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Onboarding AI to products does not always go that smoothly. Some might say it could be either a success, or a failure. But more likely - first results will be useless, and only after several iterations there’d be actual value. So here are stories of what went wrong with AI projects, while evolving. And how eventually businesses managed to set things right. Despite how many books are read, at the end of the day we all learn from our own experience. But, perhaps, those stories, and takeaways, will put at least some pillows for us to land on!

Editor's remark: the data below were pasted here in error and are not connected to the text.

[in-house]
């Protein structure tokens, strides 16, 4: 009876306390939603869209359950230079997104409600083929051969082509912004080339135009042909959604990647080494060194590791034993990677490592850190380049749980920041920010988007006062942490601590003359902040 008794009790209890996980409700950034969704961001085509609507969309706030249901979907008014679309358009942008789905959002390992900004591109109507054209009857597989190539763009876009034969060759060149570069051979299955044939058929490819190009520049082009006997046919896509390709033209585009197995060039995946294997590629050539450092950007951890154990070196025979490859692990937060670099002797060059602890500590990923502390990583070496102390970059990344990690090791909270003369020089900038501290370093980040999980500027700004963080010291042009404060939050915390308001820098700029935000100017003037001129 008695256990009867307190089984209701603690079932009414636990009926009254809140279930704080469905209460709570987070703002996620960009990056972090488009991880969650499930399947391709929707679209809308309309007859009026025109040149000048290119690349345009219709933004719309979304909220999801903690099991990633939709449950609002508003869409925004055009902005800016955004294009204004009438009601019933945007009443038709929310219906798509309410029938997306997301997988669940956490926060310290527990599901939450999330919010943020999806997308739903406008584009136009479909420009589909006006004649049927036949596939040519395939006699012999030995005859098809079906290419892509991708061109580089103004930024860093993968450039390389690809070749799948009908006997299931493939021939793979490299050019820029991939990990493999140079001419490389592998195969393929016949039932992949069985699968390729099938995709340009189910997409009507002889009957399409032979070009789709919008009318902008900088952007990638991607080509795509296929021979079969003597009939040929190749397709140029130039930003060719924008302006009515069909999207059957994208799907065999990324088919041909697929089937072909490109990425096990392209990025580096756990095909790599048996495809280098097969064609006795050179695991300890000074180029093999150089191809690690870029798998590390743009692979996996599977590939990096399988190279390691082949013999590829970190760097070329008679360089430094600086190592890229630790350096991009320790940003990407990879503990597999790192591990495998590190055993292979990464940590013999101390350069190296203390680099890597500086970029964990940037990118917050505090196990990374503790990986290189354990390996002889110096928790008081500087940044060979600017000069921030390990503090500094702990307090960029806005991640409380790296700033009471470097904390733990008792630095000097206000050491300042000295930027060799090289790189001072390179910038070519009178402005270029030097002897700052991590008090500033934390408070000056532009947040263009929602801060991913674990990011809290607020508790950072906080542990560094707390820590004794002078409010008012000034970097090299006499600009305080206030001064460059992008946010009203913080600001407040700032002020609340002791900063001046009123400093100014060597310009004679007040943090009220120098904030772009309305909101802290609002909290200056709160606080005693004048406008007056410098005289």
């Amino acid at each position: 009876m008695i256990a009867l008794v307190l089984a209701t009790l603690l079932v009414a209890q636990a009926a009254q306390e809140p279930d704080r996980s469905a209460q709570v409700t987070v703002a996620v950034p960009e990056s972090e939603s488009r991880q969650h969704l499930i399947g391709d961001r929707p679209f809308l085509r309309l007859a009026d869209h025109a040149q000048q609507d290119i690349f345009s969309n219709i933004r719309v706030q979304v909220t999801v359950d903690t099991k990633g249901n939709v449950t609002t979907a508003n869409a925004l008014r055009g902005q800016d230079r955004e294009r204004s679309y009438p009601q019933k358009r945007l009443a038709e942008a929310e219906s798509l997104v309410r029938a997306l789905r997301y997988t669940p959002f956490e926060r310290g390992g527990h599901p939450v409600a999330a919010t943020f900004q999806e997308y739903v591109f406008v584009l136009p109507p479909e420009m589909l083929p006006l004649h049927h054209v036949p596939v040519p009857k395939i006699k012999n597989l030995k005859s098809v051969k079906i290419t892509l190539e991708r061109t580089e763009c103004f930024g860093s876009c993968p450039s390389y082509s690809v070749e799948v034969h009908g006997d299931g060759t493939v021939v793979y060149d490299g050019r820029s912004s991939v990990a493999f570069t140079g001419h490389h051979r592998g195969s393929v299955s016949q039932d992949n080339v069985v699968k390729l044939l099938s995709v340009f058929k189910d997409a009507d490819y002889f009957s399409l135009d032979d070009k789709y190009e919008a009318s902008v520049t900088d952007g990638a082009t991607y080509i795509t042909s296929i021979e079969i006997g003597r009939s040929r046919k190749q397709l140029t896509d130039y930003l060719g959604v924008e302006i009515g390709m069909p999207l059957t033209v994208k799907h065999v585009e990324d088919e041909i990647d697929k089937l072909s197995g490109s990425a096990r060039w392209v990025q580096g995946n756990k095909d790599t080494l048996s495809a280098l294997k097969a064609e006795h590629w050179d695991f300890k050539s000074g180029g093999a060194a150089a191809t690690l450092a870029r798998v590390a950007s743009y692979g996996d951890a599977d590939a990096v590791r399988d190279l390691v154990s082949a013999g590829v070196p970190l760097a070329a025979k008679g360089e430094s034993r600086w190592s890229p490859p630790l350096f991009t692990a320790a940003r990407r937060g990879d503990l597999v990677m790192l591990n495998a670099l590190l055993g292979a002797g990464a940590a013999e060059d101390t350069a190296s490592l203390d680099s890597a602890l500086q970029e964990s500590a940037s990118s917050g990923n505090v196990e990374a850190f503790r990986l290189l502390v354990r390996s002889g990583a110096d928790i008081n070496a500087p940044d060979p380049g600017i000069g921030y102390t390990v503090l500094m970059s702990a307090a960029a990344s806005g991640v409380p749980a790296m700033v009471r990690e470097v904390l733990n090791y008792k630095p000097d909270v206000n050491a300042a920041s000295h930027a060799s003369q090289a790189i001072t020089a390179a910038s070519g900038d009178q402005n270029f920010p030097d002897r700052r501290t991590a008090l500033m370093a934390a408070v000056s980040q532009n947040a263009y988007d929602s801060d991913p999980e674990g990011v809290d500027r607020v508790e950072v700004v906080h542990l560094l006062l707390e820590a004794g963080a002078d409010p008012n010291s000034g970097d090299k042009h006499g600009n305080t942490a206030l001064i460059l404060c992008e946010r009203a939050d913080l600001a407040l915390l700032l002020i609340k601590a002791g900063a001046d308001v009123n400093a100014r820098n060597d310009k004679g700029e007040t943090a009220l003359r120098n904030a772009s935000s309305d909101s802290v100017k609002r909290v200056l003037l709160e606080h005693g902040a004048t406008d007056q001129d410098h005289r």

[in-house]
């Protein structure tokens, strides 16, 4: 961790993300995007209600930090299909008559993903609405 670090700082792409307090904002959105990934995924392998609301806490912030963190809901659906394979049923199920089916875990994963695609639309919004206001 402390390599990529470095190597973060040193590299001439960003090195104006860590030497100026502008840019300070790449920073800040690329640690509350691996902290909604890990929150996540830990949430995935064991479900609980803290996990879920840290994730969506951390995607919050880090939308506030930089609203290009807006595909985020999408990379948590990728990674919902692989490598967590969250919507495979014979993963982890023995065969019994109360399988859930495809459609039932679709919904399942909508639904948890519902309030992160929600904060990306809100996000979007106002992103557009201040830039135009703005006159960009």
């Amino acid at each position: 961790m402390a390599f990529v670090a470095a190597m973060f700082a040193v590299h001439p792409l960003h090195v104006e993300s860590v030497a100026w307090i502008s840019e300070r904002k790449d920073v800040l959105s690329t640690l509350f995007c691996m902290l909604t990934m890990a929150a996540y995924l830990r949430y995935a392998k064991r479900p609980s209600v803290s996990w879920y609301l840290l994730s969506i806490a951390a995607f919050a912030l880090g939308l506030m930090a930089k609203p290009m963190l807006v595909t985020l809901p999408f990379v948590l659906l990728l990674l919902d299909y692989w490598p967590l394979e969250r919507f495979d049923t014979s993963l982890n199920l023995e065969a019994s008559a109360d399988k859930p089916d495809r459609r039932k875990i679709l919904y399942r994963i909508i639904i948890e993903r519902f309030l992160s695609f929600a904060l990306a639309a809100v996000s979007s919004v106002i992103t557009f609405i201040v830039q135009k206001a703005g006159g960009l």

How Much Data Is Enough? This is the question our clients often ask us. But every time the answer is not that simple. Before “feeding” the data to AI algorithms, it has to be cleaned. The procedure often decreases the amount of data that fits. So, what you have is not always what you can use.
Another point - the data has to be explained by the owner. Even if engineers are domain experts - it is a must to make sure they are on the same page in terms of data understanding.
The article “Machine Learning Consulting: Does Your Business Really Need It?” - there are details on how to set an efficient workflow for Data Science and Machine Learning projects.
And to dig into the data for AI, check Unsupervised machine learning to improve data quality.
Meanwhile, here is what our guests have experienced while creating their AI products.
Bernie Caessens, Managing Partner at resolved.be